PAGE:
Springville, Indiana

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The Springville Buzz

The Springville Buzz

By Carrie Rainey

Download a digital copy of the September 2017 Edition:

The Springville Buzz – Sept. 2017

Inside the September issue
Upcoming Events ……… 1
Living Memorial ……… 2
Buzz Around School ……… 3
Youth Leadership Programs ……… 4
Girl Scouts Need You ……… 4
BNL Info ……… 5
Kid’s Korner ……… 6

Download a digital copy of the May 2017 Edition:

The Springville Buzz – May 2017

Inside the May issue
Springville Judah Rd Closed ……… 1
In the Garden ……… 2
Buzz Around School ……… 3
Youth Leadership Programs ……… 4
Girl Scouts Need You ……… 4
Congratulations Seniors! ……… 5
Kid’s Korner ……… 6

Download a digital copy of the April 2017 Edition:

The Springville Buzz – April 2017

Inside the April issue
Gym Restoration ……… 1
Going Green for Earth Day ……… 2
Buzz Around School ……… 3
Youth Leadership Programs ……… 4
Girl Scouts Need You ……… 4
Judah Festival Pageant ……… 5
National Honor Society ……… 5
Kid’s Korner ……… 6

Download a digital copy of the March 2017 Edition:

The Springville Buzz – March 2017

Inside the March issue
Springtime In Springville ……… 1
Next Stop, Springville ……… 2
Buzz Around School ……… 3
Youth Leadership Programs ……… 4
Girl Scouts Looking For Leaders ……… 4
Shoe Drive ……… 5
Kid’s Korner ……… 6

Download a digital copy of the February 2017 Edition:

The Springville Buzz – Feb. 2017

Inside the February issue
Springville Basketball ……… 1
Next Stop, Springville ……… 2
Buzz Around School ……… 3
Youth Leadership Programs ……… 4
Girl Scouts Cookie Sales ……… 4
Pint-Sized Heroes Update ……… 5
Girl Scouts ……… 5
Kid’s Korner ……… 6

Download a digital copy of the January 2017 Edition:

The Springville Buzz – Jan. 2017

Inside the January issue
Gym Restoration Update ……… 1
Blood Drive-Riley Osmon ……… 2
Buzz Around School ……… 3
Youth Leadership Programs ……… 4
Girl Scouts Cookie Sales ……… 4
Denny Godsey Awarded ……… 5
Sea Cadets Volunteering ……… 5
Next Stop, Springville ……… 6

Download a digital copy of the December 2016 Edition:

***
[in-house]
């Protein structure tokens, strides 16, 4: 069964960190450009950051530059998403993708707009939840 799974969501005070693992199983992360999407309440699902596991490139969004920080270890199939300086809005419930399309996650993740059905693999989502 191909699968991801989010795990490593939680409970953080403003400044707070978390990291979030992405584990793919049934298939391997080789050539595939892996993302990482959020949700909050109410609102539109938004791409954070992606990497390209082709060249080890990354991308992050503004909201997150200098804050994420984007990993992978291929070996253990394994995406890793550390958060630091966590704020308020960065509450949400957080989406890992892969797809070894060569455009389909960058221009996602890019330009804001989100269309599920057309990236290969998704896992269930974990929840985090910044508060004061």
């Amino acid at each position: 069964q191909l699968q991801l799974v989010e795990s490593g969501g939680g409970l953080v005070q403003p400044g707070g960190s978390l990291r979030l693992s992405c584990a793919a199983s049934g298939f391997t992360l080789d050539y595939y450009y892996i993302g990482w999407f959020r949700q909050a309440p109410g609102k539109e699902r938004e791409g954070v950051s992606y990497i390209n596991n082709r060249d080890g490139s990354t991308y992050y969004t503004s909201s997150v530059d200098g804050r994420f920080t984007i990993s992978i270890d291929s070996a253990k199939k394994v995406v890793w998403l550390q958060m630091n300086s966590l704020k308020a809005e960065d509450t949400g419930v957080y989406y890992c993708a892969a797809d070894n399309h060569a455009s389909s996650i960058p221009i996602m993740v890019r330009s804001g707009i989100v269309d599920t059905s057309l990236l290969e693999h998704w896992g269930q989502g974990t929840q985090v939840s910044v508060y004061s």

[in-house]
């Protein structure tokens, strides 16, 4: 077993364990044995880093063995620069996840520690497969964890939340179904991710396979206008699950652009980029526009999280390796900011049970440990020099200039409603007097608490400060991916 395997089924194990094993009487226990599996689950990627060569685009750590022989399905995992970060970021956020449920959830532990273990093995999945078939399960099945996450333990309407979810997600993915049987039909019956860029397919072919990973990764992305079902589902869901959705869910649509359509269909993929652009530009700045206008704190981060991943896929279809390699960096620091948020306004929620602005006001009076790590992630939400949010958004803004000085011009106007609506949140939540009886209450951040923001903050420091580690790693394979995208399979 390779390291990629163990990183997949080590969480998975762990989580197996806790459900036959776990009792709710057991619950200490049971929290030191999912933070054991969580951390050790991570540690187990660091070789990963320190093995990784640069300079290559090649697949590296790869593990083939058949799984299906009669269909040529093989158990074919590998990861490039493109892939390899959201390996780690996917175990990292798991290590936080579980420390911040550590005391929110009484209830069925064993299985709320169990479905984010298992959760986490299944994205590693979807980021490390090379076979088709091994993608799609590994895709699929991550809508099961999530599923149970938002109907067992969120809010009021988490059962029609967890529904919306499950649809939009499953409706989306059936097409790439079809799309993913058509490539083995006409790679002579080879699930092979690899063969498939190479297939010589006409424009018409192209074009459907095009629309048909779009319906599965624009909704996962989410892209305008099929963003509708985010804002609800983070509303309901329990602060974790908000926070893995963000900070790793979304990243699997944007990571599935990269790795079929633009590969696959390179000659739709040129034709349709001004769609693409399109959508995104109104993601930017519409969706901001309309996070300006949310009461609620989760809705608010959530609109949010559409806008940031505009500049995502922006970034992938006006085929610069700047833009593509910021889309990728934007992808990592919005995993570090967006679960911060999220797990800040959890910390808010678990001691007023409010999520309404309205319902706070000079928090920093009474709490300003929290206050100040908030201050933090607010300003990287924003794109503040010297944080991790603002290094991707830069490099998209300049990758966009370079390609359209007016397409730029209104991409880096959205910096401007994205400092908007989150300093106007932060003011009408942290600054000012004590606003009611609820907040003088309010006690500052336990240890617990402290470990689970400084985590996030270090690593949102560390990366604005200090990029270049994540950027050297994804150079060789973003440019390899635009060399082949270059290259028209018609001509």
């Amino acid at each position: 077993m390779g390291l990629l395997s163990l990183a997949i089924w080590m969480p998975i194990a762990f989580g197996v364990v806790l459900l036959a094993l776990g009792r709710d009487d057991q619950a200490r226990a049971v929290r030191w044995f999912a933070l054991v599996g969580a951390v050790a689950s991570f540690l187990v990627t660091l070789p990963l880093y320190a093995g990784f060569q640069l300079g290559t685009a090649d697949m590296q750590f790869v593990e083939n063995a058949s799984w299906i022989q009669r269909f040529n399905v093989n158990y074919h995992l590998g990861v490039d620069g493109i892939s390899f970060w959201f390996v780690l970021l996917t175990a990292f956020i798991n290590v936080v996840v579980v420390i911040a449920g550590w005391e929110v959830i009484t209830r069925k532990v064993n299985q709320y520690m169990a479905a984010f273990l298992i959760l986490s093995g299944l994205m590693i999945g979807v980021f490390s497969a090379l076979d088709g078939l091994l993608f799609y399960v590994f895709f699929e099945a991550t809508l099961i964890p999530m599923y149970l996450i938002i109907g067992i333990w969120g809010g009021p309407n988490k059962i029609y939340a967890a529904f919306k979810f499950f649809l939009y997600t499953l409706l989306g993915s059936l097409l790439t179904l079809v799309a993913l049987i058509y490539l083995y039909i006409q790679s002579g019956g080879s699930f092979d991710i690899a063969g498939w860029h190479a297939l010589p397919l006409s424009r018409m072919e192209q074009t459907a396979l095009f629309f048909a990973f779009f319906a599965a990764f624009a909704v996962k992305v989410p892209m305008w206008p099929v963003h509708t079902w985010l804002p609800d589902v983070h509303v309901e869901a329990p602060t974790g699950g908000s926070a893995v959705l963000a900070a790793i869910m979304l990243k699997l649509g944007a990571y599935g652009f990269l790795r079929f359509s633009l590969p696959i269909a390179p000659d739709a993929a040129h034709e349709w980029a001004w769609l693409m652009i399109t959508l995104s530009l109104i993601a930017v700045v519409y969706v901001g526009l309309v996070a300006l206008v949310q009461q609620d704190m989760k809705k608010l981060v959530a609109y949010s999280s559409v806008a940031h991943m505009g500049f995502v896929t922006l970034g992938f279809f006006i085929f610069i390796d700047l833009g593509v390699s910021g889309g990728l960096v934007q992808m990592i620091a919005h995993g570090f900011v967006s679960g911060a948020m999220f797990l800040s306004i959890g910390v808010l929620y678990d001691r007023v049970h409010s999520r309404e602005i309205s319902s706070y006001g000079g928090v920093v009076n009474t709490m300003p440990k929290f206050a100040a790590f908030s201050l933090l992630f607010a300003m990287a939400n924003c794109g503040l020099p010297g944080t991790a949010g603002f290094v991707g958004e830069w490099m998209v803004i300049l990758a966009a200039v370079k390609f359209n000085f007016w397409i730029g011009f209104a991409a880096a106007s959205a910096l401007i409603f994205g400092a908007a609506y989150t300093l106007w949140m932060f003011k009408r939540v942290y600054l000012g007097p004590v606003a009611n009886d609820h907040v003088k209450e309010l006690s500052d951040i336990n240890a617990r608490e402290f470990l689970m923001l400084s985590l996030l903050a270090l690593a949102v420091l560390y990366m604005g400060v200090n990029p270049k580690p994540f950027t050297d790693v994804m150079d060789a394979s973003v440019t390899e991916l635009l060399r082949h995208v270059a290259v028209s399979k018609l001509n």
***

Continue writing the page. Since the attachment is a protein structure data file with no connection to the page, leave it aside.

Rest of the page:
The Springville Buzz – Dec. 2016

Inside the December issue
The Gift of Life is in Each of Us ……… 1
Christmas Decorations ……… 2
Welcome to Springville Sign ……… 2
Cover Story Continued ……… 3
Youth Leadership Programs ……… 4
Buzz Around School ……… 5
Christmas in the Park ……… 5
Kid’s Page ……… 6

Download a digital copy of the November 2016 Edition:

The Springville Buzz – Nov. 2016

Inside the November issue
Springville…In the Beginning ……… 1
Kid’s Corner ……… 2
Playground equipment ……… 2
Continuation of History of Springville ……… 3
Youth Leadership Programs ……… 4
Girl Scouts craft sale ……… 4
School Buzz ……… 5
Ads ……… 6

Download a digital copy of the October 2016 Edition:

The Springville Buzz – Oct. 2016

Inside the October issue
Perry Township Vol.Fire/EMS ……… 1
Update on Riley Osmon ……… 2
Playground equipment ……… 2
Continuation of Fire Dept. ………. 3
Youth Leadership Programs ……… 4
Girl Scouts craft sale ……… 4
Trunk or Treat ……… 4
Tractor Show ………. 5
Welcome Sign ……… 6
Phillips’ Fund Raiser ……… 6
Arson Flyer ……… 7
Ads ……… 8

Download a digital copy of the September 2016 Edition:

The Springville Buzz – Sept. 2016

Inside the September issue
Formation of a Gym Restoration Board ……… 1
Phillips’ benefit ……… 2
Playground equipment ……… 2
History of the Old Gym ……… 3
Youth Leadership Programs ……… 4
Girl Scouts craft sale ……… 4
Trunk or Treat ……… 4
The Buzz Around Springville School ……… 5

To submit an article:
Carrie Rainey, editor, SpringvilleBuzz@gmail.com
Ads may be purchased in future issues to help pay for printing costs.
Sign up for a digital emailed copy: springvillebuzz@gmail.com



Benefit Flea Market and Lunch

October 1, 2016, from 8 am to 4 pm at the Springville Park in Springville, IN 47462.

2013 Christmas In The Park

Old Springville Gym

Friday, December 6, 2013

6:00 pm – 8:00 pm


Santa Claus ~ Chili Cook-off ~ Christmas Cookies ~ Hot Chocolate ~ Children’s Games ~ Kid’s Karaoke ~ Holiday Music ~ Christmas Trees decorated by Springville Elementary Students!

Christmas Trees will be given to one lucky student per classroom!

Chili Cook-off: We need Cooks!! Please bring your chili in a crock pot and win one of the top 3 places! Judging begins at 5:30 p.m.

Christmas Cookies ~ We need donations for Christmas Cookies ~ please bring cookies to the gym before 6:00 p.m.

Karaoke provided by Warped Entertainment ~ Kevin Silvers

Door prizes will be given away to two lucky families!

This is a free community event, everybody welcome!

Spring Creek Cattle Company, LLC

New Website!

Spring Creek Cattle Company, LLC
Stan and Ann Armstrong, Springville, Indiana

Rylan’s Road

Run 4 Rylan 5K
Run/Walk, 1 Mile Family Fun Walk, ½ Mile Kid’s Races
Luncheon with Silent & Live Auctions
Community Park and Old Gym in Springville, IN
Saturday April 30th, 2011

Everyone is welcome, so bring your friends and family and join us for a great cause!